Pepperdine Students Bring Bitcoin to Malibu

Four entrepreneurial Pepperdine University students have launched a brokerage to exclusively handle the world’s latest category of money – bitcoins. 

Headquartered at the Malibu campus, Calvin Freatman, a junior and economics major at Pepperdine, became involved in the venture in 2010 with Jacob Norte, a junior and political science major. 

“We always believed in the fact that this technology can revolutionize and finance everything we can think of,” Freatman, the chief financial officer, told the Times in a phone interview. 

The two then brought Stephan Salas, a Pepperdine sophomore and business and computer science major, and Ryan Doyle, a junior and business and economics major, on board. 

The bitcoin network came into existence in 2009 by a person, reportedly a software developer, under the alias Satoshi Nakamoto. The currency is not printed and transactions are made without middlemen, meaning no control by a central bank and no additional fees. More merchants are beginning to accept the currency and there are online “bitcoin exchanges” that allow people to buy or sell bitcoins using different currencies. People can send each other bitcoins using mobile apps or from their computers. 

“So many people don’t know what it is,” Freatman said. “You can go to a website and buy bitcoins, but are you going to trust that? So, you provide this service. There are a lot of anonymous places to go and do it, but none, unlike us, are regulated. We are by the book and registered with an agency.” 

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Malibu Bitcoin is offering private exchange, cold key storage, expedited transactions, over-the-counter trading and investment advising services to its clients, as well as its bitcoin integration service to merchants and professionals to incorporate digital currency payment in to their businesses.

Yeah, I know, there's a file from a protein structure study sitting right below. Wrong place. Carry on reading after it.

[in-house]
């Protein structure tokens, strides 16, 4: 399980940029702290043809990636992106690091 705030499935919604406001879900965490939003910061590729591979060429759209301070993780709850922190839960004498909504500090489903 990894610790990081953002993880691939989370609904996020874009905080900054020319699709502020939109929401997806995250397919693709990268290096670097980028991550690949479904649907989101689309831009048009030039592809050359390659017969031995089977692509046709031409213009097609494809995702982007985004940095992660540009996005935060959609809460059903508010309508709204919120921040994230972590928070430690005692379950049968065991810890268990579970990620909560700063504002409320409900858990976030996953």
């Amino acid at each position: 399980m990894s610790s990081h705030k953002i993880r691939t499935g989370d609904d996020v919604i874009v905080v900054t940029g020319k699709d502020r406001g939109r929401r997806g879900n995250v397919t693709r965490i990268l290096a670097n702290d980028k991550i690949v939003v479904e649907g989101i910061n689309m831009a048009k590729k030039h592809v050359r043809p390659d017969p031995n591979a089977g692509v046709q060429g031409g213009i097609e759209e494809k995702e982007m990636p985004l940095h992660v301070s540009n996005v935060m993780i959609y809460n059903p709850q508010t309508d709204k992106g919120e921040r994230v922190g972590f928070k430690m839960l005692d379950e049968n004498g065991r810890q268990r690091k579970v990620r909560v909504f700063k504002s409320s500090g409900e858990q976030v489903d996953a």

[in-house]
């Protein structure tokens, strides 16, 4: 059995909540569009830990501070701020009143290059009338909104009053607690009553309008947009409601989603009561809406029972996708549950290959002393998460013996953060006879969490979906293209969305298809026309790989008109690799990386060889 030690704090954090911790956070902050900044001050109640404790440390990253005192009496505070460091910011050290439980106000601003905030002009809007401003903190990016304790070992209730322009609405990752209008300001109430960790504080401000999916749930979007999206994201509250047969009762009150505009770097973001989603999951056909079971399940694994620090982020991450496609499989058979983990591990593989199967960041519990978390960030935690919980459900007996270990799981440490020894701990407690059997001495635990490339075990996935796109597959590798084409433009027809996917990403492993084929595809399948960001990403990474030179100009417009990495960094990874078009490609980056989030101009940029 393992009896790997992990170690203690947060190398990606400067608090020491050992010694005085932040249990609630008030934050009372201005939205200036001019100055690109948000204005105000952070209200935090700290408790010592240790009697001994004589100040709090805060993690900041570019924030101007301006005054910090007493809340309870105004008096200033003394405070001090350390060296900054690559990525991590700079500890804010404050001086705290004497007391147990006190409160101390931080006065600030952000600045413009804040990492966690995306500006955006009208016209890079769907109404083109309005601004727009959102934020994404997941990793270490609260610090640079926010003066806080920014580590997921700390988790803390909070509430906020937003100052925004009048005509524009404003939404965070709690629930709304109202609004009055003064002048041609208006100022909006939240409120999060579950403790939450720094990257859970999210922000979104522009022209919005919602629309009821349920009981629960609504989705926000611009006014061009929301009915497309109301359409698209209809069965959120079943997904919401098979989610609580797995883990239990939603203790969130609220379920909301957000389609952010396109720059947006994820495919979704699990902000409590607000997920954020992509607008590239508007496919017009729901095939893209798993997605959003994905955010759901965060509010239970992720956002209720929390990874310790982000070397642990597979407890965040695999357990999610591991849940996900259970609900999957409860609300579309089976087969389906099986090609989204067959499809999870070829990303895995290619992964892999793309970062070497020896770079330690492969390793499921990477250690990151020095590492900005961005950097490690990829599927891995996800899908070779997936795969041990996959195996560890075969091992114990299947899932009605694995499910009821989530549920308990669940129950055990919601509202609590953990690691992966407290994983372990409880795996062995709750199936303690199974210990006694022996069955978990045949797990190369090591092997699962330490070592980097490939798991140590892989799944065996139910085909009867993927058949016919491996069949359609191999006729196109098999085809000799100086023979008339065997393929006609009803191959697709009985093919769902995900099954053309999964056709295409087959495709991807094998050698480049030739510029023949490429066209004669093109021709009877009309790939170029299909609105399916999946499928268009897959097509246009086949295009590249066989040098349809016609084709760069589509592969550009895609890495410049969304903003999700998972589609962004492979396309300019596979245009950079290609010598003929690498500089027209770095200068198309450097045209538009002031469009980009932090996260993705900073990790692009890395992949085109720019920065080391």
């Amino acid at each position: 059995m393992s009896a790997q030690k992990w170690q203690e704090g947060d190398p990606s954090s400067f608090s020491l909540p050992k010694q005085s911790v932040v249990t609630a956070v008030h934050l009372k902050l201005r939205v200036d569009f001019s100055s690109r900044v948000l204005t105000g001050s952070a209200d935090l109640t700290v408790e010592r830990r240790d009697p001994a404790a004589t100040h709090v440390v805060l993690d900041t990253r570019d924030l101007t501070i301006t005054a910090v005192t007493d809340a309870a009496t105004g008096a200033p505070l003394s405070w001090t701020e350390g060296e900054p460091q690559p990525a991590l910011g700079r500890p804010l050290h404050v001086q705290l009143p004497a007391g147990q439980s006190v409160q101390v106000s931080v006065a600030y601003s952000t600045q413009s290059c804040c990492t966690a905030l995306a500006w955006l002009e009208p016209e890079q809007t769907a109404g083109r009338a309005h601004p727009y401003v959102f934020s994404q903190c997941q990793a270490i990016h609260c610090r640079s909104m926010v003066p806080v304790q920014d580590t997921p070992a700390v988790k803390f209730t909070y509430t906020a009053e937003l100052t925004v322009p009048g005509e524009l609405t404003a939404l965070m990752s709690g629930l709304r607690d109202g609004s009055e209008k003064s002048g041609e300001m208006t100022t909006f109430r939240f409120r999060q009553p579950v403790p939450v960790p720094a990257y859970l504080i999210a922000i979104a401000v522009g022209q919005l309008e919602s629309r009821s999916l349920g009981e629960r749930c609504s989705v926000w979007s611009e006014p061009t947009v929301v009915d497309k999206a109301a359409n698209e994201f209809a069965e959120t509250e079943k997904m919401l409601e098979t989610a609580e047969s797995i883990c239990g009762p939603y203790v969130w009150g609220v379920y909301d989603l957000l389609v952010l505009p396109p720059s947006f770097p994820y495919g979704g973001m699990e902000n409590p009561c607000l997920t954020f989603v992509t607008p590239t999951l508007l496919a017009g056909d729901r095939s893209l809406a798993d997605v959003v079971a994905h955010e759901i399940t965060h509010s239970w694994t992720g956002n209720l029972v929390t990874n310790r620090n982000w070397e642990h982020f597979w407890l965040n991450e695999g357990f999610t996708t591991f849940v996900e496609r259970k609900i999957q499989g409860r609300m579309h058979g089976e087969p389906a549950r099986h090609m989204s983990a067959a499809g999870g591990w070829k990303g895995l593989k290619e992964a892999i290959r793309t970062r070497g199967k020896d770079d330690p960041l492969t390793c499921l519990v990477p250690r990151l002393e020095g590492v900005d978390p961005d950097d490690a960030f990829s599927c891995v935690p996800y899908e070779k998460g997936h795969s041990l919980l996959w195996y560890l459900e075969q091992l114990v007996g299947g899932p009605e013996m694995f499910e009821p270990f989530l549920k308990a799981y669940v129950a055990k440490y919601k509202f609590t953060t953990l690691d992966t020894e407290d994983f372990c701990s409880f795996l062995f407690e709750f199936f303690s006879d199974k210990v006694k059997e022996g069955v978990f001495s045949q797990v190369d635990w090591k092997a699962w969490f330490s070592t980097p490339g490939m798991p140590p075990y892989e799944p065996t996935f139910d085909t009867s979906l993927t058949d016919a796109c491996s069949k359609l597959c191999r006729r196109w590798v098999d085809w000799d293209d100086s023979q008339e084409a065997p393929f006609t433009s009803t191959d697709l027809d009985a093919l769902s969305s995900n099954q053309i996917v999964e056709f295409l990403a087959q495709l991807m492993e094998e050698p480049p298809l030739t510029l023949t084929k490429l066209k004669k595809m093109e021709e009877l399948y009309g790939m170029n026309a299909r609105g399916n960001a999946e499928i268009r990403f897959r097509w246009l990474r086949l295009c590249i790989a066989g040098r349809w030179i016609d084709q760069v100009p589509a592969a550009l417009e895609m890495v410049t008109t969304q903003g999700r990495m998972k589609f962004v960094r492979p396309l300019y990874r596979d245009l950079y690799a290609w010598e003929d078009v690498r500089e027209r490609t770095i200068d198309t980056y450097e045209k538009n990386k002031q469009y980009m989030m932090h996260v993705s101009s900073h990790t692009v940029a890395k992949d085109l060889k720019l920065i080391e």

“With Malibu Bitcoin, we’re aiming to help an array of customers,” said Freatman. “From educational outreach, to people interested in learning about bitcoin, to providing a stable and trustworthy face in bringing a traditional client-broker relationship to bitcoin, we’re covering all the bases.” 

Cold storage is considered the most secure way to obtain bitcoins, according to the local co-founders, being a cryptography-based digital wallet that requires multiple logins from multiple people to move money. 

According to its website, Malibu Bitcoin complies with all “Know Your Customer” and “Anti-Money Laundering” regulations. 

Doyle, Malibu Bitcoin’s chief marketing officer, said they are currently operating on campus but have a three-month goal to get a physical office in the city so people can stop by to chat. 

“Being able to be mobile and serve people the past couple of months, on campus and at Starbucks, and provide a service that they need, has served us very well,” he said. 

Malibu Bitcoin is also setting up workshops for merchants to accept bitcoins for free. Doyle said they have a dozen local clients, whether it is to use all of its services, or specifically for over-the-counter exchange and investment consulting. 

Doyle added they recently submitted a proposal to Pepperdine to have bitcoin fully integrated into the campus. Georgia Tech and the Massachusetts Institute of Technology are the only other schools in the country offering the digital currency on campus. 

“For international students sending in tuition via wiring, we’d be saving money and doing everyone a solid around here,” he said. 

For more information and statistics, visit http://malibubitcoin.com and for more general information, visit https://www.weusecoins.com/en/, which caters to beginners using bitcoins. 

13StarsManager
https://malibutimes.com
The Malibu Times is the first newspaper in Malibu, serving the community since 1946.

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